A coastal trip isn’t complete without shoreline exploration, and Acadia’s tide-pooling doesn’t disappoint. Tidepooling is typically done 1.5 hours before or after low tide when small pools of water left behind in hollows of the shore, provide a miniature glimpse of sea life. Don’t get caught up gazing at colorful sea stars, periwinkle snails, or large crabs and lose track of time though. Always check the tide charts before going, and stay safe and aware. It’s best practice to leave as the tide starts to come in again. Stay on the rocks, do not wade into the water, and wear sturdy and protective shoes.
Kayaking and canoeing are fond summer activities in Acadia. Long Pond, the park’s longest pond, is tucked away from the coastal wind and waves and reaches four miles in length! Other gorgeous paddling spots include Eagle Lake, Echo Lake, and Jordan Pond. Jordan Pond is Acadia’s deepest lake reaching 150 feet in depth and subsequently a hot spot for tourists. Jordan Pond House is a restaurant overlooking the pond and has been serving tea and popovers since 1893. Space is extremely limited here so go early or make reservations.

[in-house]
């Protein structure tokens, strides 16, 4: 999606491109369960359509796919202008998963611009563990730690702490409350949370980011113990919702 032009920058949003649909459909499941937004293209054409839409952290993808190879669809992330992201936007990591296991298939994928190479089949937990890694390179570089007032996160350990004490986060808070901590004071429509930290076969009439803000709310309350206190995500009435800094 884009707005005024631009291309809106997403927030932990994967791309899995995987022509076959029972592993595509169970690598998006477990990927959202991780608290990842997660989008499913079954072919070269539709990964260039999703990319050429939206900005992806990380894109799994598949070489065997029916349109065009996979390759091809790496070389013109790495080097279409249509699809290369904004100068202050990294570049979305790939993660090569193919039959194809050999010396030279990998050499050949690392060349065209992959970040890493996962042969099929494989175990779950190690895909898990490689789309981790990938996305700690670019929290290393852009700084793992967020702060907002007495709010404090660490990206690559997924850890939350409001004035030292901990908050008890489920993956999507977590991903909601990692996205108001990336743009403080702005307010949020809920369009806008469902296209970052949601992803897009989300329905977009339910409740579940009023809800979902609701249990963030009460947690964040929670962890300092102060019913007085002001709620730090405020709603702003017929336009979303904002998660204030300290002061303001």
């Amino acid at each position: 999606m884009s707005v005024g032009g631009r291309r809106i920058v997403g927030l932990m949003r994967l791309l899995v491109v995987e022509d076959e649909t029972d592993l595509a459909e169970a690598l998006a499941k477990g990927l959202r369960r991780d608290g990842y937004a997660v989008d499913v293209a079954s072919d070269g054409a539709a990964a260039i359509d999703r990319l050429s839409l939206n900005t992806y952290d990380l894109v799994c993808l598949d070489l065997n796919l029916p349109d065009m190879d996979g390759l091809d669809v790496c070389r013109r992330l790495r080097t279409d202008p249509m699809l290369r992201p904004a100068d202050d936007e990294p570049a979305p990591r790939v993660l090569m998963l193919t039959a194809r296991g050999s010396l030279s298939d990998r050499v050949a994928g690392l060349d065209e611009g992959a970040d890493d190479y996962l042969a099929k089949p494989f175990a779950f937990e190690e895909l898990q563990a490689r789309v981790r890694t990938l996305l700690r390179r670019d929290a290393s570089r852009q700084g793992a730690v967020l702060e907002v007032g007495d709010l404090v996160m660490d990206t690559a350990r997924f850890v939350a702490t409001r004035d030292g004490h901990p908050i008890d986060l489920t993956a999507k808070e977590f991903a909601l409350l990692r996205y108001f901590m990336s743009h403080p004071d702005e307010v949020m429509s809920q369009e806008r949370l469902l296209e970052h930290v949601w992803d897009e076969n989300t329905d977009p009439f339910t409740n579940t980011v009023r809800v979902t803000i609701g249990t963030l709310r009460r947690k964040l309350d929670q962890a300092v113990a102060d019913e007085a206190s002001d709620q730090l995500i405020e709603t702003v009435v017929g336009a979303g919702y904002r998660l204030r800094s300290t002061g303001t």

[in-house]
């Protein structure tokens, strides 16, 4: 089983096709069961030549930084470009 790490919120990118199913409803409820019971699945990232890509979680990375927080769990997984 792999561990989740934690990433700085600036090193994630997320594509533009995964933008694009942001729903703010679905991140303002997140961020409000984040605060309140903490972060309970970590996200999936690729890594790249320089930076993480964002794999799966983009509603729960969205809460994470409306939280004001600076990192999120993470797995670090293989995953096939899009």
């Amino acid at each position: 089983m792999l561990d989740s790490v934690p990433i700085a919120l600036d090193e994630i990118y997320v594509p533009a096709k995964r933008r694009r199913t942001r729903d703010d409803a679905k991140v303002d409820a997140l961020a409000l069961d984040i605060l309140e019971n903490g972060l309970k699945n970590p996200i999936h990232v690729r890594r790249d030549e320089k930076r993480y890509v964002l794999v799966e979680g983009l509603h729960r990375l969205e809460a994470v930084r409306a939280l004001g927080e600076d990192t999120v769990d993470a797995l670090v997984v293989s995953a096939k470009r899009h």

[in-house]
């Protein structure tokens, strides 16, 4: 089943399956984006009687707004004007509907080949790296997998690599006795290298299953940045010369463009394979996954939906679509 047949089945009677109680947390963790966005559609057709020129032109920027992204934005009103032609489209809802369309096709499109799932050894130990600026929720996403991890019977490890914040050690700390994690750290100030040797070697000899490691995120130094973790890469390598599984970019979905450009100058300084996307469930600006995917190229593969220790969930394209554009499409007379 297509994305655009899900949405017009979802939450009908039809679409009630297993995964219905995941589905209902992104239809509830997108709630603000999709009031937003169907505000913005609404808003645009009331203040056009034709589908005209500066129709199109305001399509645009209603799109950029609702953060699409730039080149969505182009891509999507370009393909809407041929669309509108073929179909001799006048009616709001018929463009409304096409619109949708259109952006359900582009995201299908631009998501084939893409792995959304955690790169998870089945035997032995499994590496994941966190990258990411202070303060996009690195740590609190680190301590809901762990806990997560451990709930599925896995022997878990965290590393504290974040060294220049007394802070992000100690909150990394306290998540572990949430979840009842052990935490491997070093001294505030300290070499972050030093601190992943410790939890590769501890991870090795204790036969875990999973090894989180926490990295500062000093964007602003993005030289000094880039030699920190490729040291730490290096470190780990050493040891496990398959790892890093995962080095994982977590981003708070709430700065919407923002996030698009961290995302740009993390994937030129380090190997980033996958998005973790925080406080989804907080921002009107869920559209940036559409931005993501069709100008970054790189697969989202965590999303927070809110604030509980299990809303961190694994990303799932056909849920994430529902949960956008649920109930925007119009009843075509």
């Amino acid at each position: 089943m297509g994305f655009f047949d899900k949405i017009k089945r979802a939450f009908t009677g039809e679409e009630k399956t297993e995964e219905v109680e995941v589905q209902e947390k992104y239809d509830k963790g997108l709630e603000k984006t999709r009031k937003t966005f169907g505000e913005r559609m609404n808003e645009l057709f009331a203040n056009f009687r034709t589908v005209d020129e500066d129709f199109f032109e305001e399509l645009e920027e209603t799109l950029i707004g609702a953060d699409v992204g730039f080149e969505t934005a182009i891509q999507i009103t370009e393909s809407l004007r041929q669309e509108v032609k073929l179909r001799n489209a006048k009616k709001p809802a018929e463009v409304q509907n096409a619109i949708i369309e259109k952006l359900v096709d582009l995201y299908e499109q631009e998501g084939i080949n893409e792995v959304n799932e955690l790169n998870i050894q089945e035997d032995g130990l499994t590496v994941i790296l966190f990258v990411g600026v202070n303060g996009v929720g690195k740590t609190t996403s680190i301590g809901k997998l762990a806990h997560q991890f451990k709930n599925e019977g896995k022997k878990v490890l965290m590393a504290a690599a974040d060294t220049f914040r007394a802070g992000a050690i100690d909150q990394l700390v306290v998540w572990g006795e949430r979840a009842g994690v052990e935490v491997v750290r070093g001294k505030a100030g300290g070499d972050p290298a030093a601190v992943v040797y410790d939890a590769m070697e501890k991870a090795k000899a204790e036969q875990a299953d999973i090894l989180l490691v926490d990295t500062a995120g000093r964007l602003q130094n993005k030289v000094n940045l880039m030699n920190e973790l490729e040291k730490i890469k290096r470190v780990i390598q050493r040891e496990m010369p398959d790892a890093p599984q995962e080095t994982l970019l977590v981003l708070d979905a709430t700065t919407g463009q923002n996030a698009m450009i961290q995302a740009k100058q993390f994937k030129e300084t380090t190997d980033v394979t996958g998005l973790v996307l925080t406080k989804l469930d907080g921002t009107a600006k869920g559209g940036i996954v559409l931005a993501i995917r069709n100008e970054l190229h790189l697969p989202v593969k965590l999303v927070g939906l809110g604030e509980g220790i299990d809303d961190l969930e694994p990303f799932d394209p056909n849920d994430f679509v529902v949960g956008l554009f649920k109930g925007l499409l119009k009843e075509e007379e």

Take a look at the National Park ranger programs for more outdoor activities and engagement. Each season (outside of winter) has its own activities, so check ahead to find more information. Programs include hikes, art walks, bird watching, whale watchingt cruises, educational talks, amphitheater programs, and children’s shows. The main theme of ranger-led programs is education, so go learn something new from these park experts!
Unbeknownst to some, Acadia National Park is a premier birding location with over 308 different bird species. It is also the Warbler capital of the world, with 20 different species of warblers breeding on Mount Desert Island. Ranger-led bird walks are offered from late spring to mid-fall. Puffins are also a big draw for many birders, and viewing these adorable creatures can be achieved by boat from Bar Harbor. The best months for puffin viewing are June and July. To find more information on bird species in Acadia look here.
Where to Stay